JOHNS: Sebelius will face more tough questions Wednesday when she heads to Capitol Hill where she's likely to face a hostile audience in the GOP-controlled House and it may not be her only appearance in the hot seat. House Republicans launching an in-depth investigation into the rollout of Obamacare have threatened to subpoena Sebelius.

So who is the secretary of Health and Human Services anyway? The Kansas Democrat and former governor, she was never part of the White House inner circle. The president's second choice for HHS secretary, nominated after former Senate Leader Tom Daschle dropped out.

But she helped to get President Obama's signature accomplishment, Obamacare passed into law, just a handful of cabinet secretaries to stay on in the president's second term, and she's given no indication she's ready to leave the job.

SEBELIUS: My job is to get this up and running the way it should have been running on day one. It's the most important work I've ever done in my life. JOHNS: Joe Johns, CNN, Washington.


BALDWIN: Joe, thank you. Coming up, the best video of the day, including this crazy story out of the Florida, look at this, a clerk survives a shooting thanks to his cell phone.

Plus, surfers in search of the big one find this monster wave. Find out where and how we'll know if it breaks a record, next.


BALDWIN: Question, are you high? The answer to the question sealed the fate of a 19-year-old in Florida. He had just hit 53-year-old Forest Flanagan as the father of three rode his bike along this road here. After hitting him, Anthony Moffa left him there to die, but he was followed. Someone in a car witnessed the whole thing, eventually getting him to stop where he shot this video using just his cell phone.


UNIDENTIFIED MALE: Anthony, that's your pipe right there?


UNIDENTIFIED MALE: OK, and you were the one driving the car?


UNIDENTIFIED MALE: You're high right now?



BALDWIN: How about that? So he was high on synthetic marijuana. Highway patrol didn't have the roadside equipment to test him for it at the time, but this admission here on this cell phone camera was enough to see him locked away. He has just begun a 30-month prison sentence. His license suspended for eight years.

So you thought they had big waves in Hawaii, right? Well, the place to go for surfers in pursuit of the big one these days is Portugal. What we're looking at here just might be a world record run by Brazil's Carlos Brulet, look at this thing, gives me goose bumps just to watch it. Here's Carlos Brulet after his rode on Monday. That wave estimated at ten stories high. We're talking 100 feet.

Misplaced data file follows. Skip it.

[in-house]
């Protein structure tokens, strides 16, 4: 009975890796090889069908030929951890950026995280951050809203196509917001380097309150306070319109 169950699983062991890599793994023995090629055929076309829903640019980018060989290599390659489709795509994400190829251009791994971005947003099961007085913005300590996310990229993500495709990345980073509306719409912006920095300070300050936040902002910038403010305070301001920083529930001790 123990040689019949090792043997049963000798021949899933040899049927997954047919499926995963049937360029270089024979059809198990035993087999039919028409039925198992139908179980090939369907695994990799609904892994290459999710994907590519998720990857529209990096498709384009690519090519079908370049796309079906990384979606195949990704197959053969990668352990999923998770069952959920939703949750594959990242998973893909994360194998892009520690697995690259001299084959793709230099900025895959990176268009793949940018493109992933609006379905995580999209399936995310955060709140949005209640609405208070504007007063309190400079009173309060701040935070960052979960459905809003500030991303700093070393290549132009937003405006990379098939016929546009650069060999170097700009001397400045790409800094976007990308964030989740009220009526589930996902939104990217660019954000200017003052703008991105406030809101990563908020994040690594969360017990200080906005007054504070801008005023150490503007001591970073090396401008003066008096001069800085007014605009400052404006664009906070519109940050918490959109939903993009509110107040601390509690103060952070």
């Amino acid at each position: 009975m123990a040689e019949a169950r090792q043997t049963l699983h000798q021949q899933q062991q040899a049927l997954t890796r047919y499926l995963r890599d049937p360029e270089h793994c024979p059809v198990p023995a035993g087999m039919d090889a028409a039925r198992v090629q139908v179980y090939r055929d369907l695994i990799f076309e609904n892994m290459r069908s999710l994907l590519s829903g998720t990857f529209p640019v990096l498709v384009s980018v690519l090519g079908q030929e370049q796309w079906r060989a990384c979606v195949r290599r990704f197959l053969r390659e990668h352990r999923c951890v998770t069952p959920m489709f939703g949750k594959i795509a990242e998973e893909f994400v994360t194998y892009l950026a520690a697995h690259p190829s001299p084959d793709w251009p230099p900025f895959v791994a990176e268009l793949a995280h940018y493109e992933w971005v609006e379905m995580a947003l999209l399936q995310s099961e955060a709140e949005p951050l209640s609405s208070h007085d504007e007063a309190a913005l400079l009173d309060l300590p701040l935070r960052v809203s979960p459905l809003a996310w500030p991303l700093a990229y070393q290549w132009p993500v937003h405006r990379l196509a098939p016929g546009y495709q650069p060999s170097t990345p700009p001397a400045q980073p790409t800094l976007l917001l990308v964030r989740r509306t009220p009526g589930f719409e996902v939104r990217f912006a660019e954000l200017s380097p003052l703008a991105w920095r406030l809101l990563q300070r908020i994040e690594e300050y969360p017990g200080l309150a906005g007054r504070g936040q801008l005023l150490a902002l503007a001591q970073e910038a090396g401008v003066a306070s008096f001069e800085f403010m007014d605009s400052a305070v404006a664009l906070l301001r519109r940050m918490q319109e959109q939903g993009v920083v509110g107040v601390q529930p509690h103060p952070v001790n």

Chad Myers, our guy for all things oceanography. I remember, it was two years ago we talked to the last guy who set this record here, which was considered unbreakable at the time. What is it about Portugal? How are the waves so huge?

CHAD MYERS, AMS METEOROLOGIST: Same beach, same place, same canyon in the ground. Underground, there's a canyon. Think about taking the water that would come out of a fire hose, but shoot it through a garden hose. You have a good stream of water there. Well, you have all this water in a deep canyon. It gets pushed up toward the shore. The shore gets shallower, but the canyon gets skinnier as well.

All that water just really propels itself upward. This was at least a 100-foot wave. It was rode yesterday. It was an amazing sight. They take jet skis and tow these guys. You can't catch up to this wave. They take jet skis. The jet skis move ahead. The guy here on the surfboard is holding a rope, like he's water skiing. Then he lets go. He goes down the hill.

Let me show you the graphic I have. It might really give you an idea of why. You asked why this happened. The canyon itself starts in the Atlantic very deep. Then it rolls up. This water rolls right on up into this canyon. Then you get to the shore and all of the sudden you get something significant. There you go.

That's what the canyon looks like. One more shot here. I'm going to show you what's going on. You'll see -- it's not moving. That's OK. You imagine the canyon, the funnelling effect of the water going right toward that shore.

BALDWIN: I remember with Garret McNamara a couple years ago, that record 78 feet. How did they ultimately say, OK, this was 100 and "x" feet.

MYERS: There's the picture. This is the surfer. He's six feet. They just keep adding them up. They'll take multiple pictures, multiple angles and say, OK, there's six feet, there's six feet. How high is it? They think at least 100 feet on this one.

BALDWIN: I thought I was pretty cool for catching some waves in Costa Rica. He has me beat.

MYERS: Yes, he beat Greg Brady too.

BALDWIN: Good for him. Chad Myers, thank you very much.

Coming up next, drones, we are talking are a major part of the United States offensive in the war against terrorism. But what happens when innocent people are targeted, injured, and even killed? Lawmakers in Washington got an earful today as victims of drone strikes testified on Capitol Hill. Congressman Al Grayson heard many of those chilling details. He'll react to some of the stories heard today live with me next.


BALDWIN: A missile falls from the sky killing a grandmother and nearly killing her two grandchildren, not because of what they did, but who they were possibly near. That's the tragedy that lawmakers heard today in this unprecedented meeting here on Capitol Hill. For the very first time, member of Congress heard from two reported survivors of a drone attack in Pakistan one year ago this week. These survivors, and here they are, these are children of a primary schoolteacher whose story is featured in a documentary released tomorrow. It's called "Unmanned: America's Drone Wars." A clip of that was played during today's briefing. Then the boy and the girl described the day they say a drone nearly killed them.


NABILA REHMAN, 9-YEAR-OLD DRONE STRIKE SURVIVOR (through translator): Everything was dark and I couldn't see anything, but I heard a scream. I don't know if it was my grandmother, but I couldn't see her. I was very scared and all I could think of doing was just run. I kept running, but I heard -- I felt something in my hand. I looked to my hand. There was blood. I tried to bandage my hand, but the blood kept coming. The blood wouldn't stop.

ZUBAIR REHMAN, 13-YEAR-OLD DRONE STRIKE SURVIVOR (through translator): I no longer love blue skies. In fact, I now prefer gray skies. The drones do not fly when the skies are gray and for a short period of time, the mental tension and fear eases.